I’ve found “buddy” filming to be the most effective – where the actor or character talks to the camera like a friend or sidekick. For this to work you have to get the height of the camera right. In The Female Planet, a series I directed for Google Daydream, we filmed the characters talking directly to camera and speaking to us as if we are a friend or younger sister. Shooting at the same height as our character gives a sense of immediacy and allows the viewer in a headset to believe she is talking directly to them. In Charlotte Mikkelborg’s The Journey she deliberately films at the height of the children featured, which makes us immediately see the world from that child’s point of view.
Your Toolbox of 360 Filming Techniques:
I have experimented a bit with camera height…and failed! Generally, shooting works best at human height, either sitting or standing, and depending on whose POV we are seeing. But I tried a close up of feet in a shoot about a US Olympic fencer whose footwork when sparring was incredible. But to jump from her full body fighting to a shot of her feet on the ground was a really strange experience as a viewer. In 2D this would be a normal shot sequence but in VR it was jarring, rather than helping to create a feeling of presence, it broke the viewer’s sense of immersion entirely.
As a 360 director my toolbox is actually pretty full of different techniques other than camera point of view. Generally shots are longer – at least 20 seconds so that the viewer has time to look around and soak up where they are or what is happening. But gone are the days of a static series of unconnected shots. Technology in the last two years has raced ahead so I always incorporate a degree of movement in my films, using tracks, zip lines, drones and gimbals. It adds action to the scene, but also movement can direct the viewer’s eye.
Light/colour can also direct the eye. In a studio this is easier than an external scene. For a Female Planet film featuring singer Vidya Vox, I shot in a studio in Mumbai with a very minimalist set and bright spotlights directing the viewer to the next piece of action. I also used the actors themselves moving from left to right in a sequence within the same shot so that the viewer’s eye was almost naturally “looking for” the next part of the scene.
In the edit, I would assume the viewer was looking where I intended at that point of interest, and then make sure the next scene was centred on the next piece of “action” I wanted the viewer to look at. So, there are still some tricks you can use in a 360 edit to direct your viewers to a point on the screen.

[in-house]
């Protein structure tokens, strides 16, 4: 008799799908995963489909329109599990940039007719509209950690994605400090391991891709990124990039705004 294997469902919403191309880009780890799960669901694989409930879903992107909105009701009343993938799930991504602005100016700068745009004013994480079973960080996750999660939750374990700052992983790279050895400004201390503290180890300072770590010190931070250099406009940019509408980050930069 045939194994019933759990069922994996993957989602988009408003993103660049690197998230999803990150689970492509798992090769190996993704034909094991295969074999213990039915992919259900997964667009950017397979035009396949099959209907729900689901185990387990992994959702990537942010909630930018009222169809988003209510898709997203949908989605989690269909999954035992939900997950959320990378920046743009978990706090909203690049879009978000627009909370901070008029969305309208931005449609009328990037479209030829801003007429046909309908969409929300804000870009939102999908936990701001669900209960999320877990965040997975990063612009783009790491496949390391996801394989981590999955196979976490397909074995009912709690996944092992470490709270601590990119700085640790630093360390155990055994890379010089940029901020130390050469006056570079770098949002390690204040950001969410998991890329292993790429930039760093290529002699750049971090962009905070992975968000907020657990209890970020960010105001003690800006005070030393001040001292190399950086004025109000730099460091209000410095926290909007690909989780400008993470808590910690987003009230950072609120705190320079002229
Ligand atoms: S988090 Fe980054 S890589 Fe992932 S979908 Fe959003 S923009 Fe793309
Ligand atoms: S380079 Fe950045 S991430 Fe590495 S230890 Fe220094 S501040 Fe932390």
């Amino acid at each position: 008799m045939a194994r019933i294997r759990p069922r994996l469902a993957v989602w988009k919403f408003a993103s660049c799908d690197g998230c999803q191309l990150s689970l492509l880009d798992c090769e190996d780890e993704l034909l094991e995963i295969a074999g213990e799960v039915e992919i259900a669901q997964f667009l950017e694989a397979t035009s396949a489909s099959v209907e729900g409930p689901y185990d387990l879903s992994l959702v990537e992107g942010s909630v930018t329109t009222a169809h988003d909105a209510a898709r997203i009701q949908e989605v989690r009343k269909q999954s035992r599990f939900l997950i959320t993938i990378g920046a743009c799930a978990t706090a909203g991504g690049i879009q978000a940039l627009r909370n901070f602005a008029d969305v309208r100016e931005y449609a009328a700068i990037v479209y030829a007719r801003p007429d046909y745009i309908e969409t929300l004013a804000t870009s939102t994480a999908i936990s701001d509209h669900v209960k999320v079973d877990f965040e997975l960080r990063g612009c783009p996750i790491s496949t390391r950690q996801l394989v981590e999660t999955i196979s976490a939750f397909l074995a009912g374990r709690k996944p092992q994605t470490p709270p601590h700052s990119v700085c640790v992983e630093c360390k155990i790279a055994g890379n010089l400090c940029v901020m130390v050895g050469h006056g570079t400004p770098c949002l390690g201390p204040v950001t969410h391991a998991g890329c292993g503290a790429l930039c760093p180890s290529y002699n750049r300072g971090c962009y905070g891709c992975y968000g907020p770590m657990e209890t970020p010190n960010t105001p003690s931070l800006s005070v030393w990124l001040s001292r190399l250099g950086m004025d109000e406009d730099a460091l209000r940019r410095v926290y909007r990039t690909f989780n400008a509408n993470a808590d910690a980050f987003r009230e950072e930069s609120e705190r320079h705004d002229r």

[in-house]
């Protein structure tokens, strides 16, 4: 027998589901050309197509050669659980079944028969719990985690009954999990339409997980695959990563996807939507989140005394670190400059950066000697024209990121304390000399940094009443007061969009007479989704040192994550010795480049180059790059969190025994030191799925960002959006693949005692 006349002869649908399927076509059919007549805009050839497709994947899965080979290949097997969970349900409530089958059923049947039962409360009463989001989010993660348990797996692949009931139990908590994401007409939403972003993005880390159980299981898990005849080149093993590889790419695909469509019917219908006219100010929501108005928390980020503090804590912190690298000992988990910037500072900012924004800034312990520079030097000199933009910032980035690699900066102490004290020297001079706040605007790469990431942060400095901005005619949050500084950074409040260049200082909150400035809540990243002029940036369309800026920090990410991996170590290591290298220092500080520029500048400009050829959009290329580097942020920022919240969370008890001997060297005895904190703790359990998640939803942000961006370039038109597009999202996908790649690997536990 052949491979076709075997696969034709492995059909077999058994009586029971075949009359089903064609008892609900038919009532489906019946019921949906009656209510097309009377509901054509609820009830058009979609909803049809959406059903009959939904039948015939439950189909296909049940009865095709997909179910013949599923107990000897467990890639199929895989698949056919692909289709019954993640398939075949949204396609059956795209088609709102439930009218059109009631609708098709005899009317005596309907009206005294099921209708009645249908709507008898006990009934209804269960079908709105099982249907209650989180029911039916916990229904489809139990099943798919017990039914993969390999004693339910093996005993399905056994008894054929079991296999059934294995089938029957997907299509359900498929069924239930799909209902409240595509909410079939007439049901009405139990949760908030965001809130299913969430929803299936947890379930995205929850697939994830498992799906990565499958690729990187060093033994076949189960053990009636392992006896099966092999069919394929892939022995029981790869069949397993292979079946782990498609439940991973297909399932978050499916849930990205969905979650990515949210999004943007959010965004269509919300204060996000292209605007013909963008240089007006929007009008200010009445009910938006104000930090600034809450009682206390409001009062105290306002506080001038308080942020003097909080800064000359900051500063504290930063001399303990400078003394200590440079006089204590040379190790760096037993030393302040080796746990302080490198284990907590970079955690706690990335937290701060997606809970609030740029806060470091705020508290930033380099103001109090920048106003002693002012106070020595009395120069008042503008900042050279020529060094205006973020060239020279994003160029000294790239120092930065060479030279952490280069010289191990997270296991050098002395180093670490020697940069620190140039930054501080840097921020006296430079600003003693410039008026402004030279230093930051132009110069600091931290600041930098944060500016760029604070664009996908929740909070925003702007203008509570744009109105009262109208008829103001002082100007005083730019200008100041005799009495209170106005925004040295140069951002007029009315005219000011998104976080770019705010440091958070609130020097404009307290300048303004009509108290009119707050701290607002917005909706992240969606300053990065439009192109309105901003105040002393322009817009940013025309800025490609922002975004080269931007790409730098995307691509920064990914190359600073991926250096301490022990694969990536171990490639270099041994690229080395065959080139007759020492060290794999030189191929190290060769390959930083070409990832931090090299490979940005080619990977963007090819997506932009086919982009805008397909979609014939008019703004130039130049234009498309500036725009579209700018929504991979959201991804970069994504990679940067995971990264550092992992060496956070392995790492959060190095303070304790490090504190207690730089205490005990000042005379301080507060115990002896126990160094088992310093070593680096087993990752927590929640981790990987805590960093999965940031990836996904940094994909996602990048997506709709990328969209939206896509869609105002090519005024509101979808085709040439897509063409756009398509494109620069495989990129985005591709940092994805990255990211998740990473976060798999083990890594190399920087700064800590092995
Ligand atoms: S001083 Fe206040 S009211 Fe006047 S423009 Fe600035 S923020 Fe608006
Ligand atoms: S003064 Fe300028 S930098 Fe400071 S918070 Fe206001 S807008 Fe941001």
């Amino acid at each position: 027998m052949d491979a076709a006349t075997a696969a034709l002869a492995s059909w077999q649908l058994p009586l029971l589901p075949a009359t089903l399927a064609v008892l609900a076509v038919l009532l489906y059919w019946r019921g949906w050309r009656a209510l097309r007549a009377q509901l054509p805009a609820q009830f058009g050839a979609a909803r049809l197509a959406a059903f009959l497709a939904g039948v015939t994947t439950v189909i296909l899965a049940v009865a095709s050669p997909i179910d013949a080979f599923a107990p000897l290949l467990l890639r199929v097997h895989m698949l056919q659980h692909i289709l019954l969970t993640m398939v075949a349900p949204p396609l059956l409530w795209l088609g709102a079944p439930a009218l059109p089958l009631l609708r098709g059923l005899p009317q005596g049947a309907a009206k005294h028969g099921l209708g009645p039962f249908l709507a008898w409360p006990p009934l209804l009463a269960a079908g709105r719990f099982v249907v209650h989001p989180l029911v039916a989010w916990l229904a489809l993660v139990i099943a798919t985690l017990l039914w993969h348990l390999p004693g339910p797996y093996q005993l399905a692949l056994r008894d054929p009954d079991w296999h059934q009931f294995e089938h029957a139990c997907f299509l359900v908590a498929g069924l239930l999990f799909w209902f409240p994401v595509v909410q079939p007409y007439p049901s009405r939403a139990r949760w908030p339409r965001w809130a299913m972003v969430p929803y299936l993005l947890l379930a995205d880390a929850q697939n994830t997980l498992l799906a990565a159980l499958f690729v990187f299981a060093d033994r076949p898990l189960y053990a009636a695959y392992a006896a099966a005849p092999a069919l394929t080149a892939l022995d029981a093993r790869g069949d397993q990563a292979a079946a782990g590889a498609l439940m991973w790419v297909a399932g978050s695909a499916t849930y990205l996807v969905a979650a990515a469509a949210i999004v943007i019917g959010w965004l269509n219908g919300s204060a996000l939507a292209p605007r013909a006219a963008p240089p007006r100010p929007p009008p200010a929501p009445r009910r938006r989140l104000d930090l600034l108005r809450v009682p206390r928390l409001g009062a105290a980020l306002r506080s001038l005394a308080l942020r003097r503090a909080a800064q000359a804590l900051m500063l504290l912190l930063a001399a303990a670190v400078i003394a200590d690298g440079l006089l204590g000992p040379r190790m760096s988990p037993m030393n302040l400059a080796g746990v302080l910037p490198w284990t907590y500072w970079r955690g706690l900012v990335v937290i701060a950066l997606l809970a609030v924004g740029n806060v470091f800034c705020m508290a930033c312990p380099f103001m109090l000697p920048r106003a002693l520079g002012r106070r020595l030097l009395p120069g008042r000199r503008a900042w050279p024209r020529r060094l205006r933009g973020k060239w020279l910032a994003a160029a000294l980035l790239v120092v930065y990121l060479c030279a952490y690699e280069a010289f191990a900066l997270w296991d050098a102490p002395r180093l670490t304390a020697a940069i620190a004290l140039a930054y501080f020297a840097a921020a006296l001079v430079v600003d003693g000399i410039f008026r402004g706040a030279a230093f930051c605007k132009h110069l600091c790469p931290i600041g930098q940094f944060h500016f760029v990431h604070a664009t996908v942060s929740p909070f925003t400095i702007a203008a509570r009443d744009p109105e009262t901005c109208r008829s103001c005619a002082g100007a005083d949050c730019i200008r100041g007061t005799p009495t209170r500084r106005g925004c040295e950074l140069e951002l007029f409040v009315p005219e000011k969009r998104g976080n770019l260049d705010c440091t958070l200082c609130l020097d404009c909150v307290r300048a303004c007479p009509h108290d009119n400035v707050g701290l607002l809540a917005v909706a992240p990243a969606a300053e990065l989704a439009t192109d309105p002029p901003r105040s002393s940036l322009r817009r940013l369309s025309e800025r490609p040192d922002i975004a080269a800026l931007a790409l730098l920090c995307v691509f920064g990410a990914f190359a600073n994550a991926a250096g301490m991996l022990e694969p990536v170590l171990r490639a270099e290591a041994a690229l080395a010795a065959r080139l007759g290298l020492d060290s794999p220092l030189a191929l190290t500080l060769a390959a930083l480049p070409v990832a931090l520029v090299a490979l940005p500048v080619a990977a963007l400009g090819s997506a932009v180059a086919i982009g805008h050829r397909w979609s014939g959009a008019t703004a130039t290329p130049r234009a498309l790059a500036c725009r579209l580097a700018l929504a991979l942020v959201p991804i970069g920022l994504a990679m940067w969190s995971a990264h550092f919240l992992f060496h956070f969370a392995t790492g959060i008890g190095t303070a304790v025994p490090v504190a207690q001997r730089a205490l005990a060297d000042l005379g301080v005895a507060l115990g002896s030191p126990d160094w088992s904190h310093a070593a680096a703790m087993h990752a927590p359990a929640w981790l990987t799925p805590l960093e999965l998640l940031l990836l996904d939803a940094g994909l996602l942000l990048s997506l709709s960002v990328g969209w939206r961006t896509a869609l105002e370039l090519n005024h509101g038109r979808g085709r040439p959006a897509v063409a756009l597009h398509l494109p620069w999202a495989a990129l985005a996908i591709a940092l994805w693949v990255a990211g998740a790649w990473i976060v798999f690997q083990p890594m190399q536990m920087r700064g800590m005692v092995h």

Innovating with Binaural Sound:
For me binaural sound has been the most exciting discovery as a VR director. Being able to direct sound within the 360 space, and therefore direct a viewer’s point of interest is an area I keep exploring and using. My favourite example of this is one of the first VR films created by Within, Catatonic. The film begins with a fade up from black and the viewer discovers they are in a wheelchair with their arms tied to the sides. Someone talks to us from behind and slightly above us, making us turn around and see the psychiatric nurse and we realise we are in an asylum.
Looking to the Future of 360 Film:
The language of 360 filmmaking is still evolving but, far from being empty, it’s a Pandora’s box of tools and techniques that we are discovering every day. As a director it can sometimes be frustrating – shots can take hours to set up, cameras inexplicably stop, someone is always getting in the shot – but it’s also liberating to be innovating, pushing the boundaries, thinking outside the box and sometimes being the first to try a technique.
Interactivity is definitely the way ahead, with branching narratives where the viewer has agency to choose the next stage of the story. Already established in VR with graphics and gaming, interactivity in 360 film is still nascent. But with development of 6 Degrees of Freedom and volumetric capture we are able to allow viewers to move around what looks like a live-action scene. Does this give the viewer or the director more control? I’ll let you decide.